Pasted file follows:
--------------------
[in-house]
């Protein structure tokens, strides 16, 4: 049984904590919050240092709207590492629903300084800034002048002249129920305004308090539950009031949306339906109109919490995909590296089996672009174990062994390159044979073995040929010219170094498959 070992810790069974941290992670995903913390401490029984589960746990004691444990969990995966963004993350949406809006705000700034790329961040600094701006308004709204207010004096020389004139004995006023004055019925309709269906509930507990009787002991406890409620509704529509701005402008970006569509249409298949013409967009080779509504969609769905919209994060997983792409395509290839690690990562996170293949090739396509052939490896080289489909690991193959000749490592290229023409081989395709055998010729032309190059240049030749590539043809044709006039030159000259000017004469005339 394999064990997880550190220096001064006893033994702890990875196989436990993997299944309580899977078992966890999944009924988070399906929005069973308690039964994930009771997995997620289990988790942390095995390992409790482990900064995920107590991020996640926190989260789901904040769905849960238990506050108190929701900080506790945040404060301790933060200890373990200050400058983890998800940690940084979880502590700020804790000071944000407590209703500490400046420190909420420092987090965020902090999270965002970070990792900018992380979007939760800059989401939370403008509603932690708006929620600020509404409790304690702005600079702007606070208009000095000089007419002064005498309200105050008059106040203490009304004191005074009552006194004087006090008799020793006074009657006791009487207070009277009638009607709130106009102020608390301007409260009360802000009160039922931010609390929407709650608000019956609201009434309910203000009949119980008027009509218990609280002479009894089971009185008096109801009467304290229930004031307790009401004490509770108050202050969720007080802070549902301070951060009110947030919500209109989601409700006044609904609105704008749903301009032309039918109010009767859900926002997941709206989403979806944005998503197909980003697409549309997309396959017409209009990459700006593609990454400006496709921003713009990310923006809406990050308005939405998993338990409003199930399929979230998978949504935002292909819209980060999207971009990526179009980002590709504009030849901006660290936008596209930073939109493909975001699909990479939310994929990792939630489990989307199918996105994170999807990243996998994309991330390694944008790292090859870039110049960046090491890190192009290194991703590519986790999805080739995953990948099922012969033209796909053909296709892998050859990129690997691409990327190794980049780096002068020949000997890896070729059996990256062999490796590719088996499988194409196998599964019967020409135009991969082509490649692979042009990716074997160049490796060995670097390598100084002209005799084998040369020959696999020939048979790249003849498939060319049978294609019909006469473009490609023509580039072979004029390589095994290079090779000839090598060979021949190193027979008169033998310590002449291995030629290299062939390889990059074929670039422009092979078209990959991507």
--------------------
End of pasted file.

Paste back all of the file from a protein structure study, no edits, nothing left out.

[in-house]
């Protein structure tokens, strides 16, 4: 049984904590919050240092709207590492629903300084800034002048002249129920305004308090539950009031949306339906109109919490995909590296089996672009174990062994390159044979073995040929010219170094498959 070992810790069974941290992670995903913390401490029984589960746990004691444990969990995966963004993350949406809006705000700034790329961040600094701006308004709204207010004096020389004139004995006023004055019925309709269906509930507990009787002991406890409620509704529509701005402008970006569509249409298949013409967009080779509504969609769905919209994060997983792409395509290839690690990562996170293949090739396509052939490896080289489909690991193959000749490592290229023409081989395709055998010729032309190059240049030749590539043809044709006039030159000259000017004469005339 394999064990997880550190220096001064006893033994702890990875196989436990993997299944309580899977078992966890999944009924988070399906929005069973308690039964994930009771997995997620289990988790942390095995390992409790482990900064995920107590991020996640926190989260789901904040769905849960238990506050108190929701900080506790945040404060301790933060200890373990200050400058983890998800940690940084979880502590700020804790000071944000407590209703500490400046420190909420420092987090965020902090999270965002970070990792900018992380979007939760800059989401939370403008509603932690708006929620600020509404409790304690702005600079702007606070208009000095000089007419002064005498309200105050008059106040203490009304004191005074009552006194004087006090008799020793006074009657006791009487207070009277009638009607709130106009102020608390301007409260009360802000009160039922931010609390929407709650608000019956609201009434309910203000009949119980008027009509218990609280002479009894089971009185008096109801009467304290229930004031307790009401004490509770108050202050969720007080802070549902301070951060009110947030919500209109989601409700006044609904609105704008749903301009032309039918109010009767859900926002997941709206989403979806944005998503197909980003697409549309997309396959017409209009990459700006593609990454400006496709921003713009990310923006809406990050308005939405998993338990409003199930399929979230998978949504935002292909819209980060999207971009990526179009980002590709504009030849901006660290936008596209930073939109493909975001699909990479939310994929990792939630489990989307199918996105994170999807990243996998994309991330390694944008790292090859870039110049960046090491890190192009290194991703590519986790999805080739995953990948099922012969033209796909053909296709892998050859990129690997691409990327190794980049780096002068020949000997890896070729059996990256062999490796590719088996499988194409196998599964019967020409135009991969082509490649692979042009990716074997160049490796060995670097390598100084002209005799084998040369020959696999020939048979790249003849498939060319049978294609019909006469473009490609023509580039072979004029390589095994290079090779000839090598060979021949190193027979008169033998310590002449291995030629290299062939390889990059074929670039422009092979078209990959991507």